Do not just focus on the immediate benefits of deductions. Long-term tax planning is important. Frankel suggests devising a five-year plan for your taxes every year. Frankel wants us to consider these areas in your tax strategy: general business for operations and growth; expenses for equipment, machinery, vehicles; and retirement plan for you and your employees. Do not use the idea of a deduction to rationalize a purchase. The purchase amount if invested wisely could be a better choice.
4. Not Planning for What Could Go Wrong
The United States Census Bureau states that 47.6% of service industry businesses have a five-year survival rate. The most common reasons stated include emotional approach to pricing, misunderstanding industry-pricing conventions; nonpayment of taxes; no knowledge of financing requirements and conventions; no experience in record-keeping; living beyond the means of the business; and lack of planning. Frankel asks, “What happens to your business if you were to die suddenly or if you are forced to retire due to medical reasons? Will your business partner’s spouse or other heirs become your new partner if your current partner dies unexpectedly?” Many types of insurance options are explained in this chapter.
5. Inadequate Protection from Wealth Predators
Frankel has concluded that “There are five major wealth predators in our society that undermine our ability to keep wealth. These are the common things that cause our hard-earned, hard-saved wealth to be eroded or even completely destroyed.” He explains these five predators in great detail …. taxes, litigation, divorce, bad decisions (or even worse, no decisions) and the conventional wisdom of Wall Street.
6. Following the Conventional “Wisdom” of Wall Street
Many invest in the stock market using the Modern Portfolio Theory, which Frankel refers to as Strategic Asset Management. Many refer to this strategy in three key words “buy, hold and hope”.
7. No Business Transition Planning
Frankel states simply, “What is going to happen to your business when you retire or pass away? Are you prepared personally, professionally and psychologically? Do you have an exit plan? This will most likely be the most important business transaction of your career. Regardless of whether your business is going to the next generation or going to be sold, planning far in advance will make for a better experience for everyone involved.” Frankel details these common transition strategies including; IPO, sale to outside company, sale to management, transition to next generation, or just letting it die.
During our extensive interview, Frankel stressed the importance of learning from the mistakes of other companies. He identifies four mistakes that most commonly affect the future of entrepreneurial businesses.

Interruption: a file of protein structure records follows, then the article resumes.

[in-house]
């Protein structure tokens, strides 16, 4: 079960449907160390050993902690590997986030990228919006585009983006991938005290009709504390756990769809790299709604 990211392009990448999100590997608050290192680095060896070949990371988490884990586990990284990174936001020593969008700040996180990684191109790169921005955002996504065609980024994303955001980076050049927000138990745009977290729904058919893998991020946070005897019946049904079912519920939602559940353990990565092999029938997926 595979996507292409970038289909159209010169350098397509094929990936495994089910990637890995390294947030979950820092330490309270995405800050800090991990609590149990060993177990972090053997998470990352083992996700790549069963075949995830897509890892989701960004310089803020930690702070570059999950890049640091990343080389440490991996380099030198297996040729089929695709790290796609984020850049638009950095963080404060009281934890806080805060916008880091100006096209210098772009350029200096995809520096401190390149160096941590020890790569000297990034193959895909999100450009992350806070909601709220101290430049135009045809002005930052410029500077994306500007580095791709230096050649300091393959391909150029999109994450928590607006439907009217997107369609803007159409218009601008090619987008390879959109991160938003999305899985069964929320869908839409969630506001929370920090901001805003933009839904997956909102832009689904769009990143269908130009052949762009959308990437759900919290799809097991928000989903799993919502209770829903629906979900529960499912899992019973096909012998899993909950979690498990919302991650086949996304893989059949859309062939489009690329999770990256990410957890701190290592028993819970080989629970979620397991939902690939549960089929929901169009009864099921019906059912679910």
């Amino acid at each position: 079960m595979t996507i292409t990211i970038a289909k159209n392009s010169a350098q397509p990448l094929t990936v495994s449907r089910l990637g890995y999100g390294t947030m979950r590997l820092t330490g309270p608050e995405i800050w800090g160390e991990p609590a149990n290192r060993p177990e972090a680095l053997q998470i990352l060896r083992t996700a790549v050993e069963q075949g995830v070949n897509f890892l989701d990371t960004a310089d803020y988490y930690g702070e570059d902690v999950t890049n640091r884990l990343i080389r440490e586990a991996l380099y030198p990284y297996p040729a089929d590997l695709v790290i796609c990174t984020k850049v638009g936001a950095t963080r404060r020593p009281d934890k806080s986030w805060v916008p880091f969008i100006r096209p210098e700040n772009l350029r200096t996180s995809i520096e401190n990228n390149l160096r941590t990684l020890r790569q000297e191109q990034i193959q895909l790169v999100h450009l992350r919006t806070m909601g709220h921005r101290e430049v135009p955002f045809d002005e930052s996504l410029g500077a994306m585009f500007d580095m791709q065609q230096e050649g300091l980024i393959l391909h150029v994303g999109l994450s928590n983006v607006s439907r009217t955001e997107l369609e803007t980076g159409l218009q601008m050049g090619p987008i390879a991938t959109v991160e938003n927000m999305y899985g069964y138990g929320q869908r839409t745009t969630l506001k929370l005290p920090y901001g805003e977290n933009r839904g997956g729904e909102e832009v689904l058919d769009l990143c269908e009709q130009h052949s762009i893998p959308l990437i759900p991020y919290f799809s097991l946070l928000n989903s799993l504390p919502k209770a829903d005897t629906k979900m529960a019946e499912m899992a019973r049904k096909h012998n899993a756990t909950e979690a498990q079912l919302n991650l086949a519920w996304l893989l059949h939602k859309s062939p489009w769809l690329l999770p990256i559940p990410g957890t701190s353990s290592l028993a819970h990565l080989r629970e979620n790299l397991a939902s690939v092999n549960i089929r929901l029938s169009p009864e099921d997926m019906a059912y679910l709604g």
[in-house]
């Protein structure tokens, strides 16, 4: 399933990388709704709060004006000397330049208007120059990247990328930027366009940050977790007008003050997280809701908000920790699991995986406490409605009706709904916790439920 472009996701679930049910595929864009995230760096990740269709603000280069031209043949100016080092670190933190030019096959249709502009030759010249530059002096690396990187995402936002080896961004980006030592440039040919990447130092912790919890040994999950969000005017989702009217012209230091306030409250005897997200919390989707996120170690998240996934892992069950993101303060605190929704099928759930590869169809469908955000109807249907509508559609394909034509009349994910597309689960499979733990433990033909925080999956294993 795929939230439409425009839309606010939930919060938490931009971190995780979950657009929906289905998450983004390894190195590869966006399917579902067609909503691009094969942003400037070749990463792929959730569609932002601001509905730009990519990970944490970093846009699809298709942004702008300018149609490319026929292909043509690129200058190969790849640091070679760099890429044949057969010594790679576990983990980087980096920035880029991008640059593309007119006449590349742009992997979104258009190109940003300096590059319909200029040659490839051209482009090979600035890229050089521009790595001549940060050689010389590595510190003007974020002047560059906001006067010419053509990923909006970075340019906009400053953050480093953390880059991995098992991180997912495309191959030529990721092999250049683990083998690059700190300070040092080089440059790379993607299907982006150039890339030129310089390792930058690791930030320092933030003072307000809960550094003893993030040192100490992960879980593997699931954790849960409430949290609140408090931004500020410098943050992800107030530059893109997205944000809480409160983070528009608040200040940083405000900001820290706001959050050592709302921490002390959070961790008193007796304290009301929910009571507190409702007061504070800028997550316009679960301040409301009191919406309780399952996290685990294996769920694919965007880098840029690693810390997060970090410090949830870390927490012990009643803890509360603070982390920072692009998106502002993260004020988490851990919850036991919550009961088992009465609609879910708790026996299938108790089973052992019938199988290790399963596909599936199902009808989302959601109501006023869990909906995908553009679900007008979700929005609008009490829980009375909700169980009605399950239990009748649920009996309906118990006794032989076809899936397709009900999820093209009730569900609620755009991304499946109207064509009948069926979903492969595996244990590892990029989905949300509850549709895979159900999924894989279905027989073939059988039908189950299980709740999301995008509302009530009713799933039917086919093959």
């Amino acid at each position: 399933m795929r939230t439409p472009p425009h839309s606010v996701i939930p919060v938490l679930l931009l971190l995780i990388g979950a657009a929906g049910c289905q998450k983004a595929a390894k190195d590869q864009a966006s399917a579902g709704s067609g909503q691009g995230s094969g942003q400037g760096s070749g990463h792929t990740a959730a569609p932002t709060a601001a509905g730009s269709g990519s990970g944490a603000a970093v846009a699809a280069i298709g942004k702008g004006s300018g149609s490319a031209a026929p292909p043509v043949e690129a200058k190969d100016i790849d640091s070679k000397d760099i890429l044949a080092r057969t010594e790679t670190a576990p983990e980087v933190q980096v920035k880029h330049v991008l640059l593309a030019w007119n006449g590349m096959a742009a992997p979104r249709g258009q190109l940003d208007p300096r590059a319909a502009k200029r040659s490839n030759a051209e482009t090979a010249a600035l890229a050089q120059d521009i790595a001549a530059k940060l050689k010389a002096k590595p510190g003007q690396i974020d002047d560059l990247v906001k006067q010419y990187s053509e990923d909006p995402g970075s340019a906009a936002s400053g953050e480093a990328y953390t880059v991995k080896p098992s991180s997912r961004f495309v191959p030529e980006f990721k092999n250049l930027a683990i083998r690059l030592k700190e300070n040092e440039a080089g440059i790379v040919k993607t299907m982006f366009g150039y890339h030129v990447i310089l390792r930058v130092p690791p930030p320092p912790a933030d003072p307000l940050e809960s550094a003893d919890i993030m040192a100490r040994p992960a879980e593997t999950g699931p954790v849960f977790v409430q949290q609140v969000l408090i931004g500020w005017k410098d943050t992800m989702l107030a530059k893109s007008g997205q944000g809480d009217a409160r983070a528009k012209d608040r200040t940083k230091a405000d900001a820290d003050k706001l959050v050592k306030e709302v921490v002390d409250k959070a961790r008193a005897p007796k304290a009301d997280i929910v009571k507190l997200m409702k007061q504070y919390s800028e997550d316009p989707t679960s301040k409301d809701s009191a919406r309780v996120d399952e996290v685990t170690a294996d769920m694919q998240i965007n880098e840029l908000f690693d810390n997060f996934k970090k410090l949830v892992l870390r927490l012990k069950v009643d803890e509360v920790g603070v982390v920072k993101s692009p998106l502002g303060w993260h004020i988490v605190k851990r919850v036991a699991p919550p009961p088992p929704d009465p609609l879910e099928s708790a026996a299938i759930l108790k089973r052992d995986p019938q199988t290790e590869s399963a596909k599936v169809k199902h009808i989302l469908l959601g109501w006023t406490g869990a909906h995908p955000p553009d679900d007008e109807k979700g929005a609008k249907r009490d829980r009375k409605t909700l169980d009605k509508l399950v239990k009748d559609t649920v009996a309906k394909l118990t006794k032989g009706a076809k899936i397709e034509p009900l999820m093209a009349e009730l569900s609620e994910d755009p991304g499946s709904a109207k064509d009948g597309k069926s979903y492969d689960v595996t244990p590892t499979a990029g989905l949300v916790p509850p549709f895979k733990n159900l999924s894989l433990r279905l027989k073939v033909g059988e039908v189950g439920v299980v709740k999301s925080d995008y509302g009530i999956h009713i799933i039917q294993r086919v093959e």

• Mistakes we know we have made. Frankel points out that these are mistakes we can seek to mitigate and correct.
• Mistakes that we do not know that we have made. These mistakes are time-bombs waiting to go off sometime in the future.
• Mistakes others have made. These are usually by vendors or employees and are also potential time-bombs.
• Mistaken mistakes. These are thought at first to be helpful and then turn out to do the most harm since they are not noticed and are continually repeated.
Frankel offers many thoughts and observations that affect our businesses. He adds one more important “big bonus mistake,” which is procrastination. He states, “None of us is immune from procrastination. Plan your business and personal wealth, your estate and transition. Write them down now, while they are still in your head.” Frankel believes that sometimes taking action is the result of something else. Those might include a medical emergency, an unsolicited business offer, or a life-cycle event.
One of the key lessons that I took away from this book was Frankel’s observation that “I’m not saying you should co-mingle your business and personal finances; that would be a drastic mistake. What I am saying is that what happens in your business affects your lifestyle and your personal life.” Frankel goes on to say that “the art of careful planning involves an integrated design between your personal and your business arrangements.” It is precisely this kind of observation stated simply and directly that impressed me as I read this volume. Frankel includes useful self-assessment questionnaires at the end of each chapter, which are helpful in seeing your financial picture more clearly.
This book should be read by anyone who considers him or herself to be an entrepreneur. I have described only a small fraction of the gems hidden in this volume. It describes everything in a clear, excellent and understandable style. This is a great book!